I recently photographed this old No. 4A kerosene iron at a local historical society's open house. Although it's difficult to make out, the badge reads, "Coleman Lamp & Stove Company Limited, Toronto, Canada." The exhibitor told me it was a remarkable advance over the old sad irons, which had to be laboriously heated and re-heated on the wood stove, and which would leave black carbon marks on white shirts. Still, the kerosene ones could catch fire (look at the bottom of the wooden handle on the example above) and even explode! To watch one of these things in action, go you YouTube. Ironing in those days was clearly not for the faint-of-heart!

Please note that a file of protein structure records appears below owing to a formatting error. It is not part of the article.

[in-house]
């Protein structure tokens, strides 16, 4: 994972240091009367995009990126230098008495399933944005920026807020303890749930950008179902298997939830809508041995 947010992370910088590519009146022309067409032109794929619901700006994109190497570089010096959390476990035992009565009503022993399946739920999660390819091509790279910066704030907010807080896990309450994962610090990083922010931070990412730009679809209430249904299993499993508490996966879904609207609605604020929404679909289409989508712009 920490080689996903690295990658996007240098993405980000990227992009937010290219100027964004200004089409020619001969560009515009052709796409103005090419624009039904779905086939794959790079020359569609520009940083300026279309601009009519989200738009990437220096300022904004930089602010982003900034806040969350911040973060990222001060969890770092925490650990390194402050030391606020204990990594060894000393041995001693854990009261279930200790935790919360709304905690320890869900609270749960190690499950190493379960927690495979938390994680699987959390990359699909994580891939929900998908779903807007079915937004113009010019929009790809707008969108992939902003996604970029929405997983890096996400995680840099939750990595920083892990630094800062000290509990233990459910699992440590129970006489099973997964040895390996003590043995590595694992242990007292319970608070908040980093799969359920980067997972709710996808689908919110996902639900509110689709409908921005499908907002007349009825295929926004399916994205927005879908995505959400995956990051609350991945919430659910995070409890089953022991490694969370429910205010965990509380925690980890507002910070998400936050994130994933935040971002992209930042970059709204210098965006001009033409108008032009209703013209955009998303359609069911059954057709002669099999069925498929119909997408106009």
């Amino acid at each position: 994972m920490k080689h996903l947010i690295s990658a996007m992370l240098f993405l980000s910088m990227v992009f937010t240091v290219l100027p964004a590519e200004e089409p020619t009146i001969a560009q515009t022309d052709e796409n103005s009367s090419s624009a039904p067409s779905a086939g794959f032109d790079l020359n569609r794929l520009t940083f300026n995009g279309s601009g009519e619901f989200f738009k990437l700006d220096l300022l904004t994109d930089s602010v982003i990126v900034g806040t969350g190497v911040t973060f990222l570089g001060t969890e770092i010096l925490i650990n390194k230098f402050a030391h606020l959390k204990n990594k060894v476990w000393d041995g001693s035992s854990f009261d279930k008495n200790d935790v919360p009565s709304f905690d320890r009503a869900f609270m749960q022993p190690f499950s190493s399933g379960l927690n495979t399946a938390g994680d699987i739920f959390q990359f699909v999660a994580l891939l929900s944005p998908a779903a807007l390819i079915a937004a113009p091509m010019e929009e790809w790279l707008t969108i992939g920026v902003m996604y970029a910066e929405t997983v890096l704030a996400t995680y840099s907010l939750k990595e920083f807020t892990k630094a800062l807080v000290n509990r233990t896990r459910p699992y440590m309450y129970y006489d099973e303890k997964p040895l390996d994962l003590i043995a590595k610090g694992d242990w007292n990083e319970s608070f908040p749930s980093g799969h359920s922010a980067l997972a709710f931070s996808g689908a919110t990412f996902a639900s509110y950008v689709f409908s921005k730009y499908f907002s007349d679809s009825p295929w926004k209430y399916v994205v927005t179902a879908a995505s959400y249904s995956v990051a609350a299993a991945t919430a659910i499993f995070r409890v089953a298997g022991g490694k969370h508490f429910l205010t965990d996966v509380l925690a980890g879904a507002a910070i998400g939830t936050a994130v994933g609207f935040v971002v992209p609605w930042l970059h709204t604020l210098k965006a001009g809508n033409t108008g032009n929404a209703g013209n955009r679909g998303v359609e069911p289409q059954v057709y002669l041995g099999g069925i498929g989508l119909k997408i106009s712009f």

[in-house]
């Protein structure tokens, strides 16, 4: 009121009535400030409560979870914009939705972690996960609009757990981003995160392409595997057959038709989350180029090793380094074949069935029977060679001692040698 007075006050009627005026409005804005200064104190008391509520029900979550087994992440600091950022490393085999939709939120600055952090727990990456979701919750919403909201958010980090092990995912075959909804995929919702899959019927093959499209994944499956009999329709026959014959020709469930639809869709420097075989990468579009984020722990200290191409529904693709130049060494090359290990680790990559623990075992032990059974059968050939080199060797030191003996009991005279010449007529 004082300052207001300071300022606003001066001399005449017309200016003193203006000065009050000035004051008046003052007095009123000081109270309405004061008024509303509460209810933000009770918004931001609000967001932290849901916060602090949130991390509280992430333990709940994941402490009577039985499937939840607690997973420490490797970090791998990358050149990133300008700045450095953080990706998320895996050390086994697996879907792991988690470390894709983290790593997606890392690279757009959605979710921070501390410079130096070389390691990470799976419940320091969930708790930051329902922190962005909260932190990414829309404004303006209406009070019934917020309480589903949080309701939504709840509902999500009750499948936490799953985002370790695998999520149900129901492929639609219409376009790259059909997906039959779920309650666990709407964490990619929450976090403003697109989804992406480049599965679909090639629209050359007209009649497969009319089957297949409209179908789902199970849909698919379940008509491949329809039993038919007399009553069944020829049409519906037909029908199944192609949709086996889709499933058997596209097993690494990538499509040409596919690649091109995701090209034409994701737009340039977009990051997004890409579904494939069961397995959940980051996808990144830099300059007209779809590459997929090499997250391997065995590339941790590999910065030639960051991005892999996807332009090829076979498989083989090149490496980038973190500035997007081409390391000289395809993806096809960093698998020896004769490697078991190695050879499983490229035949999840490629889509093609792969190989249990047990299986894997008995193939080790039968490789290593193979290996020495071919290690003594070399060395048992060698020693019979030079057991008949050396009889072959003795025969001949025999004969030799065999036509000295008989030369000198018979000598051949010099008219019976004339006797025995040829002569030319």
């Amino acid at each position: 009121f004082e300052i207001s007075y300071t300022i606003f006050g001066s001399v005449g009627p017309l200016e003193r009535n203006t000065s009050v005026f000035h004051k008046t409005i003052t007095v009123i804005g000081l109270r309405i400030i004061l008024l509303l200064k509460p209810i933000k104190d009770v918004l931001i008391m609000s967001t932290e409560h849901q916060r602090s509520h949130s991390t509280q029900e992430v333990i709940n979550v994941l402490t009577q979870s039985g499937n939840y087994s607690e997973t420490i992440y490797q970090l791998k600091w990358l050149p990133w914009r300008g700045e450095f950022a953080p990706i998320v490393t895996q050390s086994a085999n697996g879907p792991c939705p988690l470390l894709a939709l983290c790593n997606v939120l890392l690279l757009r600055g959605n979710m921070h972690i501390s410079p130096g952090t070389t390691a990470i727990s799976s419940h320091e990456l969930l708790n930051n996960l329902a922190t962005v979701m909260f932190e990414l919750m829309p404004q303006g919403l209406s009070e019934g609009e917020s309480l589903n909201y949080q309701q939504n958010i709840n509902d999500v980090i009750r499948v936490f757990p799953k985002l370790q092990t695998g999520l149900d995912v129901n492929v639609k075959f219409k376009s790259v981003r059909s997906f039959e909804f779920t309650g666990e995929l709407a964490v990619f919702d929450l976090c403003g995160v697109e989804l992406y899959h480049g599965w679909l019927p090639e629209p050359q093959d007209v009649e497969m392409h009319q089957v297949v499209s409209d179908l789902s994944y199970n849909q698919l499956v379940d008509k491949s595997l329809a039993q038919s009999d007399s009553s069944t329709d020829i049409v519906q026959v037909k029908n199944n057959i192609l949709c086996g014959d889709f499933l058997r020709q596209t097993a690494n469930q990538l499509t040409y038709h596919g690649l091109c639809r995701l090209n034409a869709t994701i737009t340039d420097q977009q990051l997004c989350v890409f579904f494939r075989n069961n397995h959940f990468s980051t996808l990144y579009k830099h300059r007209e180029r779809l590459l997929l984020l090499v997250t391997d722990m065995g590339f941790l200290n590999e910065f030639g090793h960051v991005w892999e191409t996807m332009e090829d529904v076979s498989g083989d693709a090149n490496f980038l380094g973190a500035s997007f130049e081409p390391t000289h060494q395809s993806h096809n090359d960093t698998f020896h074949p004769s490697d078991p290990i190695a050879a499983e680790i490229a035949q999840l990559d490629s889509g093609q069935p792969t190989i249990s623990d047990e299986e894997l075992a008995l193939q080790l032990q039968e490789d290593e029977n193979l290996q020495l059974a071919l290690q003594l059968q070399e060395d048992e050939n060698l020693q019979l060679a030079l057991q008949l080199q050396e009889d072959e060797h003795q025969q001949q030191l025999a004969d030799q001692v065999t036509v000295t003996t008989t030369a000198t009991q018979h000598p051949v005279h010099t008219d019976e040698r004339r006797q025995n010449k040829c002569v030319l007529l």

Below, from Waymarking.com:
Coleman's relationship to Toronto began in 1925 when he opened a plant there. Sheldon Coleman (the founders son) worked at this plant. And it was the Toronto division of Coleman that created the miniaturized gasoline pressurized stove, the Model 222, in 1976. That stove became the backbone of the Peak 1 line of Coleman products.
The Canadian company made a huge variety of lamps and stoves. According to the Canadian Science & Technology Museum, Coleman manufactured in Canada up until the 1960's.
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